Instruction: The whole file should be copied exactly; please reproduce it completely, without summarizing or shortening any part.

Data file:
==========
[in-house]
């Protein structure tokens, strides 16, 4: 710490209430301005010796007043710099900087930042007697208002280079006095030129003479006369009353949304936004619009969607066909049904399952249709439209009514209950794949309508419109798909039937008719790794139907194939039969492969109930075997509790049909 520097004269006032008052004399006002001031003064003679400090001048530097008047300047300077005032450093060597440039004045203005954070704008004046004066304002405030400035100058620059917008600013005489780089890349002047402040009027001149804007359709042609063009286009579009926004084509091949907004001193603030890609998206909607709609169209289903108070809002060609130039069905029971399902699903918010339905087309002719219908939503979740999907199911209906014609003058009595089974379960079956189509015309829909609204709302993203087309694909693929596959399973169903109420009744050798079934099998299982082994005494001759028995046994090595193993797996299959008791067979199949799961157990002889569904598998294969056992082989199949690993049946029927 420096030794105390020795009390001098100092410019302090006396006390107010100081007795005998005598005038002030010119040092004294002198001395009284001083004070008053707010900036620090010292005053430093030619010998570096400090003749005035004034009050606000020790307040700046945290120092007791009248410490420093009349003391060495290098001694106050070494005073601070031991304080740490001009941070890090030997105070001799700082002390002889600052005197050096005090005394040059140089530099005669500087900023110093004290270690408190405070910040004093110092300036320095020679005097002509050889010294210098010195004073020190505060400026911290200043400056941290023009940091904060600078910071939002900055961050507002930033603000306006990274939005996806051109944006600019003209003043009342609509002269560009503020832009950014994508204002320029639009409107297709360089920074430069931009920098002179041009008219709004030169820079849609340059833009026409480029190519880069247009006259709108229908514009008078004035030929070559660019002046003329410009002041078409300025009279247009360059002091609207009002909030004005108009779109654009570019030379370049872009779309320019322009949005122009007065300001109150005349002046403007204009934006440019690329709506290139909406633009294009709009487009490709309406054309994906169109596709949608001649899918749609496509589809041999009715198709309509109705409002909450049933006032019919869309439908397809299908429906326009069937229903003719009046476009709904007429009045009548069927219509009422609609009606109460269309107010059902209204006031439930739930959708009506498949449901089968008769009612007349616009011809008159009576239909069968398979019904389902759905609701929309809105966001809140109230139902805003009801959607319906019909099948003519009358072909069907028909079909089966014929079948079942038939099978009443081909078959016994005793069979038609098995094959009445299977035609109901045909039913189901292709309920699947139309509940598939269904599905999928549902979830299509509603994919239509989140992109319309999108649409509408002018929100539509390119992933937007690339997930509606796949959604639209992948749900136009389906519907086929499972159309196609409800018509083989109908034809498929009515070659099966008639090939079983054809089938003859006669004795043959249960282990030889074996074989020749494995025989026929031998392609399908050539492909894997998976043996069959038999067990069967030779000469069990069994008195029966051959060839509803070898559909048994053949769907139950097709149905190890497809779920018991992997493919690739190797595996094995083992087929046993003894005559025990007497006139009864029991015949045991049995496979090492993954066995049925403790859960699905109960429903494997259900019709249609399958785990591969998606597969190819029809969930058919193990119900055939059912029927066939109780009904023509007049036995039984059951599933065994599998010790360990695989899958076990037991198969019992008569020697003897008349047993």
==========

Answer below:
[in-house]
């Protein structure tokens, strides 16, 4: 710490209430301005010796007043710099900087930042007697208002280079006095030129003479006369009353949304936004619009969607066909049904399952249709439209009514209950794949309508419109798909039937008719790794139907194939039969492969109930075997509790049909 520097004269006032008052004399006002001031003064003679400090001048530097008047300047300077005032450093060597440039004045203005954070704008004046004066304002405030400035100058620059917008600013005489780089890349002047402040009027001149804007359709042609063009286009579009926004084509091949907004001193603030890609998206909607709609169209289903108070809002060609130039069905029971399902699903918010339905087309002719219908939503979740999907199911209906014609003058009595089974379960079956189509015309829909609204709302993203087309694909693929596959399973169903109420009744050798079934099998299982082994005494001759028995046994090595193993797996299959008791067979199949799961157990002889569904598998294969056992082989199949690993049946029927 420096030794105390020795009390001098100092410019302090006396006390107010100081007795005998005598005038002030010119040092004294002198001395009284001083004070008053707010900036620090010292005053430093030619010998570096400090003749005035004034009050606000020790307040700046945290120092007791009248410490420093009349003391060495290098001694106050070494005073601070031991304080740490001009941070890090030997105070001799700082002390002889600052005197050096005090005394040059140089530099005669500087900023110093004290270690408190405070910040004093110092300036320095020679005097002509050889010294210098010195004073020190505060400026911290200043400056941290023009940091904060600078910071939002900055961050507002930033603000306006990274939005996806051109944006600019003209003043009342609509002269560009503020832009950014994508204002320029639009409107297709360089920074430069931009920098002179041009008219709004030169820079849609340059833009026409480029190519880069247009006259709108229908514009008078004035030929070559660019002046003329410009002041078409300025009279247009360059002091609207009002909030004005108009779109654009570019030379370049872009779309320019322009949005122009007065300001109150005349002046403007204009934006440019690329709506290139909406633009294009709009487009490709309406054309994906169109596709949608001649899918749609496509589809041999009715198709309509109705409002909450049933006032019919869309439908397809299908429906326009069937229903003719009046476009709904007429009045009548069927219509009422609609009606109460269309107010059902209204006031439930739930959708009506498949449901089968008769009612007349616009011809008159009576239909069968398979019904389902759905609701929309809105966001809140109230139902805003009801959607319906019909099948003519009358072909069907028909079909089966014929079948079942038939099978009443081909078959016994005793069979038609098995094959009445299977035609109901045909039913189901292709309920699947139309509940598939269904599905999928549902979830299509509603994919239509989140992109319309999108649409509408002018929100539509390119992933937007690339997930509606796949959604639209992948749900136009389906519907086929499972159309196609409800018509083989109908034809498929009515070659099966008639090939079983054809089938003859006669004795043959249960282990030889074996074989020749494995025989026929031998392609399908050539492909894997998976043996069959038999067990069967030779000469069990069994008195029966051959060839509803070898559909048994053949769907139950097709149905190890497809779920018991992997493919690739190797595996094995083992087929046993003894005559025990007497006139009864029991015949045991049995496979090492993954066995049925403790859960699905109960429903494997259900019709249609399958785990591969998606597969190819029809969930058919193990119900055939059912029927066939109780009904023509007049036995039984059951599933065994599998010790360990695989899958076990037991198969019992008569020697003897008349047993």